Nobody executes dramatic shifts in tone more effectively and powerfully than Tarantino and Inglourious Basterds transitions breathlessly between moments of high tension and high comedy brutal carnage and lighthearted whimsy — all of which are peppered with the director’s distinctive dialogue and trademark wit. The film is easily his best work since 1994's Pulp Fiction.
At over two-and-a-half hours there are moments when the pacing of Inglourious Basterds seriously drags. Tarantino is above all else an actor’s director and there are times that he becomes so enamored with a performance that he’ll allow a scene to extend well beyond the point that its resolution has become a foregone conclusion. How such an obviously ADD-addled guy like Tarantino can exhibit such disdain for brevity is beyond my comprehension.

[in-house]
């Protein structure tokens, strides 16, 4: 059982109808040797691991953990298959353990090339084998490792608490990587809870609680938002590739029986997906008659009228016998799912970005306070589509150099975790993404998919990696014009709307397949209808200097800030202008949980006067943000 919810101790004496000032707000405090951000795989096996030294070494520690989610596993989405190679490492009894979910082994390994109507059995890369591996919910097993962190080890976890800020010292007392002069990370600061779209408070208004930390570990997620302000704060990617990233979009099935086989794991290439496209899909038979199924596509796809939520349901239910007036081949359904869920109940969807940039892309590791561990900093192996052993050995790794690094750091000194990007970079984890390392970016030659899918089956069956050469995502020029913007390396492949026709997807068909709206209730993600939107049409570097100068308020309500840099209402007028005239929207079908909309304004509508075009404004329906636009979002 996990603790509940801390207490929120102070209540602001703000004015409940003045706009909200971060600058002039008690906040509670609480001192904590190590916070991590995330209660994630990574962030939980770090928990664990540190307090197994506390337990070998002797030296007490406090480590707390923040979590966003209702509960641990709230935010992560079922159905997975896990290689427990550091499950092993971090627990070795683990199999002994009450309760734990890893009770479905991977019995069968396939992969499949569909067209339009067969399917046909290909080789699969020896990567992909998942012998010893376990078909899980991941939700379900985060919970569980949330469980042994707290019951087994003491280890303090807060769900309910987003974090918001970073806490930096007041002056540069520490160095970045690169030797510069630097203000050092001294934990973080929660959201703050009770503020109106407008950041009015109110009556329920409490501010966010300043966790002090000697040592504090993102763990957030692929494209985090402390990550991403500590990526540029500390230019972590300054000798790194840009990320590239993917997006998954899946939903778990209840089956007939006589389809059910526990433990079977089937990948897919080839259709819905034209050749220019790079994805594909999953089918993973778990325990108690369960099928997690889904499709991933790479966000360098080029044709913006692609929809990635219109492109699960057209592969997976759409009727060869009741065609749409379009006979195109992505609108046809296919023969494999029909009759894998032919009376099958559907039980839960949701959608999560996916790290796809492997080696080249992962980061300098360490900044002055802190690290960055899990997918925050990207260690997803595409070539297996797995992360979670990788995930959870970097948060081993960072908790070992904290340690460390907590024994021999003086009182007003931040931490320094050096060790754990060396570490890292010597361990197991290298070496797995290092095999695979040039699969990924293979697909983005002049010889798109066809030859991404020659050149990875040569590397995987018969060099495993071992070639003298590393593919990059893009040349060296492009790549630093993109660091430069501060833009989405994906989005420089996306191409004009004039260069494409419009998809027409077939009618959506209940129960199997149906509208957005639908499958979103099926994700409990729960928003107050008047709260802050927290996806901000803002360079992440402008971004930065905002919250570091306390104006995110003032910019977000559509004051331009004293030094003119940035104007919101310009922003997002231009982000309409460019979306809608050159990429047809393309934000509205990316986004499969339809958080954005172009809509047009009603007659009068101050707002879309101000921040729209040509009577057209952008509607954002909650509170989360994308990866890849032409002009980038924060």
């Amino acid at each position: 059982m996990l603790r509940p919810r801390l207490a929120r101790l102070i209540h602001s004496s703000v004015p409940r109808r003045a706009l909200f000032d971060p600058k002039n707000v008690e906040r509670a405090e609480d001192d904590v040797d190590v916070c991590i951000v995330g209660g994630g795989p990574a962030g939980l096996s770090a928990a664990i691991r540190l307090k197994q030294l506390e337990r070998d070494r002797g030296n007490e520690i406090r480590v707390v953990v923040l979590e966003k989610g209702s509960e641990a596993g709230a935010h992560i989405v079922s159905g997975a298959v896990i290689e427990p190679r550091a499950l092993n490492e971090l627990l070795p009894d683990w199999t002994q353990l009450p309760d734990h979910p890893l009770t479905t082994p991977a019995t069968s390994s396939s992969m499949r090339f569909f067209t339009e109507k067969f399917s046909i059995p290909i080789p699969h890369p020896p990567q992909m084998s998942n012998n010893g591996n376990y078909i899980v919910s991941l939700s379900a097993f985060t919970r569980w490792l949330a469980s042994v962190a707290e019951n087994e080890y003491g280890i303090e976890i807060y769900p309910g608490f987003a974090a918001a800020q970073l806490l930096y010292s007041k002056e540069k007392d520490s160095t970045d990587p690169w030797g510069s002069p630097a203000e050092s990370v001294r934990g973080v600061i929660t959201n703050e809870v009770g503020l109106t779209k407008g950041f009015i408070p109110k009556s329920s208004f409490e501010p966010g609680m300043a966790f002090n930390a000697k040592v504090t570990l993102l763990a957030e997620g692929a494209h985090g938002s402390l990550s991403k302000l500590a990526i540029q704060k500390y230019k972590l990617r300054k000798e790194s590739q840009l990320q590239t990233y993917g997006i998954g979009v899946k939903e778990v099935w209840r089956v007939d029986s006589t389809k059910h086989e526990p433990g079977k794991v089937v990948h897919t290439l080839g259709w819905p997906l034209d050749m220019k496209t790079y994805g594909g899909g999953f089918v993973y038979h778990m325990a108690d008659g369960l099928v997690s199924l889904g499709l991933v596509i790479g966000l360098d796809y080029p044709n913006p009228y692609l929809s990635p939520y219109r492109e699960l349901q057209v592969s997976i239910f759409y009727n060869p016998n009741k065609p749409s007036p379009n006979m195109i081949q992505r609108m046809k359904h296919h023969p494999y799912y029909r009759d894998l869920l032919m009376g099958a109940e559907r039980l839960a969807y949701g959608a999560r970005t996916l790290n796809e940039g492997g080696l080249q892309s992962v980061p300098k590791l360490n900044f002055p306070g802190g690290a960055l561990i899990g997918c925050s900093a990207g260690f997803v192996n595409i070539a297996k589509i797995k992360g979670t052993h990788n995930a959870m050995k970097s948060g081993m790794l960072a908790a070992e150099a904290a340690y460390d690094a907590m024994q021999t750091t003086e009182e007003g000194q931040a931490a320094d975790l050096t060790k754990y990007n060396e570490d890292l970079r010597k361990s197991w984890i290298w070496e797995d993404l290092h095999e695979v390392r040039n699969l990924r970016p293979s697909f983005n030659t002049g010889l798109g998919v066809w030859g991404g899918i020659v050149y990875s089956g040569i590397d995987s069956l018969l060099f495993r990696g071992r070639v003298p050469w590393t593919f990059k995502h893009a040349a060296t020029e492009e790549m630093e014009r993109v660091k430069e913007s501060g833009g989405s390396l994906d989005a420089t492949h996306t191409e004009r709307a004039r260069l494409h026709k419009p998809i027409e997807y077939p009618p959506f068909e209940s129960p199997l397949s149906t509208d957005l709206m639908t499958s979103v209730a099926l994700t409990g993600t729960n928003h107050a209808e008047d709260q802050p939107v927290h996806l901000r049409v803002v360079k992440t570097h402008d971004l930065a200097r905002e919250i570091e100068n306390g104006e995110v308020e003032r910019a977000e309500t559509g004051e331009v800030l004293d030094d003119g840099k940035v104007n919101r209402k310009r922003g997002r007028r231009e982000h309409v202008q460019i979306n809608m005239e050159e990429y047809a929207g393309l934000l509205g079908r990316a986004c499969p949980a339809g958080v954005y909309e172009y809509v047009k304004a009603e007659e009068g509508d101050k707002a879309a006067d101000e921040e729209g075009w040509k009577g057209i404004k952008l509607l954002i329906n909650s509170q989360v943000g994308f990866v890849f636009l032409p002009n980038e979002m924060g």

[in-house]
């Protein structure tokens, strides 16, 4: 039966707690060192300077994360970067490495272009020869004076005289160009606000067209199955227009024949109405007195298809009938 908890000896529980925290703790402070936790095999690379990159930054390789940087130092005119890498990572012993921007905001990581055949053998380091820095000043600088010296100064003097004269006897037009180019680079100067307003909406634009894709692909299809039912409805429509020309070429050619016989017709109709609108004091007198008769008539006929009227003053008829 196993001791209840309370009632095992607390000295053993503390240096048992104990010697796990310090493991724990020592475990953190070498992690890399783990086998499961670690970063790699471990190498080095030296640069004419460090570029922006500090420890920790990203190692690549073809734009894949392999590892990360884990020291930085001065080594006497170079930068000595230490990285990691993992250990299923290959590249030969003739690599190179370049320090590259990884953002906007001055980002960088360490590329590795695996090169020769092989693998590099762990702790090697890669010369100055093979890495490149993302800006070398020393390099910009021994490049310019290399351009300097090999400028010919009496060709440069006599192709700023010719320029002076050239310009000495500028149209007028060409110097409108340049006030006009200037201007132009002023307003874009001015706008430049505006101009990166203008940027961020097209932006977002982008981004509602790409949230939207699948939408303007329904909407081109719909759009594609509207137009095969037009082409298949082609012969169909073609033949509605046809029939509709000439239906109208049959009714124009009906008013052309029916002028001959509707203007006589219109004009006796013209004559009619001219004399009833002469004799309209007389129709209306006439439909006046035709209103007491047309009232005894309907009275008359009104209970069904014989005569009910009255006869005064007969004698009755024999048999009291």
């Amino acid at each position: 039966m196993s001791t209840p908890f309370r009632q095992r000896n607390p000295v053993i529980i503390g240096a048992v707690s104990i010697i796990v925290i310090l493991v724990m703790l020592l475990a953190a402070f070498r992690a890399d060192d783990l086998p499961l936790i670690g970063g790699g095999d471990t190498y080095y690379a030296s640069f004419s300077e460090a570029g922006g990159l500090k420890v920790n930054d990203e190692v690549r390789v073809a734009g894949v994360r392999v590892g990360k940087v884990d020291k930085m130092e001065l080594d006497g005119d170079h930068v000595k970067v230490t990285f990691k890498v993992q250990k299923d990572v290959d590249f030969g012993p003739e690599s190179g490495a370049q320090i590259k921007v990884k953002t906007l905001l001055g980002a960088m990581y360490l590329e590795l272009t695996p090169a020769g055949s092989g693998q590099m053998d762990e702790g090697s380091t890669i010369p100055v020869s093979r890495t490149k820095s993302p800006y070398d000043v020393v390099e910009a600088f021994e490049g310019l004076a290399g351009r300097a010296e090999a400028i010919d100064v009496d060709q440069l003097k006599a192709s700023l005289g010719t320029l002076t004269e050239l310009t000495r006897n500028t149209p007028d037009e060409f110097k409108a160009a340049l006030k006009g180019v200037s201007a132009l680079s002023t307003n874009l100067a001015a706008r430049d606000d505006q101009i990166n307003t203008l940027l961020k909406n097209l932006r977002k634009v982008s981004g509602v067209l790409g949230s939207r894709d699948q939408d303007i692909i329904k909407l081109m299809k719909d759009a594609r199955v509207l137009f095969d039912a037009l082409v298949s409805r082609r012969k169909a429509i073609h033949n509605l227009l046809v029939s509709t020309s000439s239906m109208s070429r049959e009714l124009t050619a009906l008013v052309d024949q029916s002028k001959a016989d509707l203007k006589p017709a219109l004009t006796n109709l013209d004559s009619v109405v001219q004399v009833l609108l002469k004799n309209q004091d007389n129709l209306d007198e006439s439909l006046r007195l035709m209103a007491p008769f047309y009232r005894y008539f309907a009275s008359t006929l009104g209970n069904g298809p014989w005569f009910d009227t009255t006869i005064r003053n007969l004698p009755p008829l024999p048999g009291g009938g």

WHERE ARE THE BASTERDS?
Contrary to the film’s ad campaign the Basterds are actually minor players in the storyline. Only Pitt and Roth are given a substantial amount of dialogue; Novak and the others have only a line or two — if they speak at all.
I won’t give anything away but suffice it to say that Inglourious Basterds’ storyline features a decidedly revisionist take on the events of World War II. Obviously historical accuracy wasn’t a priority for Tarantino — and it probably shouldn’t be for the viewer either.